For the past two years, Carrie Mize’s husband, Joe, has been traveling weekly from their home in Indianapolis to Baltimore for his job with a construction group, leaving every Monday at 6 a.m. and returning Friday evenings. He recently started working one weekend a month away from home as well, leaving Mize with their three children, the youngest of whom is 8 months.
“When Joe first started traveling, weekends were more difficult,” Mize says. “It was like a party when he came home. He was making up for lost time and feeling guilty for not being home more. We quickly learned that this wasn’t healthy for anyone.”
Doctors may not have to travel often, but are frequently called away on emergencies and miss family gatherings, school events — and their own families’ little emergencies.
Erica Soong, Boston mom to Xavier, 4 and Zachary, 18 months, describes how her husband, a surgeon, can work for seven days straight. “This means, I have to handle all things related to the kids by myself,” Soong says. “In fact, I have brought both kids to the ER for stiches by myself!”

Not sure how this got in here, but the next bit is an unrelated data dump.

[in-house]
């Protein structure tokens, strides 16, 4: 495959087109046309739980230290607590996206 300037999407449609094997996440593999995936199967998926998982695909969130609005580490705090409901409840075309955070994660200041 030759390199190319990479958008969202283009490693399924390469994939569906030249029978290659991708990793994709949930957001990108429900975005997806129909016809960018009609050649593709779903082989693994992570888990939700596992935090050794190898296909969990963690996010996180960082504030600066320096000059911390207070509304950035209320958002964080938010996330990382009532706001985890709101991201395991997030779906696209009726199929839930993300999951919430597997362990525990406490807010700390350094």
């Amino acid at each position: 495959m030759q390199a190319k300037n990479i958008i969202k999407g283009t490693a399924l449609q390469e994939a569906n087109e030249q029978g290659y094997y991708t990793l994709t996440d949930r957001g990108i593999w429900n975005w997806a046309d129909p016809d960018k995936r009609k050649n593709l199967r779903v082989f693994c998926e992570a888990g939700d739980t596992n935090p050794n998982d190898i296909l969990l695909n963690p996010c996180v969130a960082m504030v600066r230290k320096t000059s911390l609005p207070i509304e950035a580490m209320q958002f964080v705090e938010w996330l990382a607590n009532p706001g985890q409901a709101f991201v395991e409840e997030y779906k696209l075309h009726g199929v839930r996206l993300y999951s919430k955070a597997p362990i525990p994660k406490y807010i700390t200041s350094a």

Of course, military moms have been there, done that, earned their “married single mom” stripes. During deployments, they are the solo parents, with no weekend or “off-day” reprieves.
Erin Zook-Schoenfeld, who lives on a Texas military base with her son, 7, and her daughter, 5, has experienced being a "married single mom" from both a surgeon’s wife’s perspective and then, as the wife of a doctor deployed to Afghanistan.
“I had to become completely self-sufficient,” Zook-Schoenfeld says of her husband’s time in Afghanistan. “I took over all the financial responsibilities of our home. If something was broken, I learned how to fix it. There was no one else to back me up if there was an emergency.”
Wendy Day, mother of four children ranging in ages from 5 to 16 whose husband serves in the Michigan National Guard, says she’s felt like a single mom for both of her husband’s deployments, first to Baghdad for 15 months, and then to Kuwait for a year. Day recalls how especially tough Christmas was for the family without dad, and how hard it was to get through the daily business of parenting on top of her fears that her husband could be hurt or killed.
Still, some parents feel strongly that, with all due respect to the Obamas, there’s no such thing as a "married single mom." Honorée Corder, an executive coach and author of “The Successful Single Mom" series, was an actual, unmarried single mother for six years, raising her daughter on her own from age 2 until 8. Now married, she says there's no comparison.
“I certainly sympathize with women who have husbands who work 20 hours a day,” Corder says. “But at the end of the day, in those clutch moments, I’m sorry, being a single mom feels different emotionally.” Even if your husband is across the country or around the world, Corder explains, you know that he’s out there missing you and that he wants to come home. And that makes all the difference.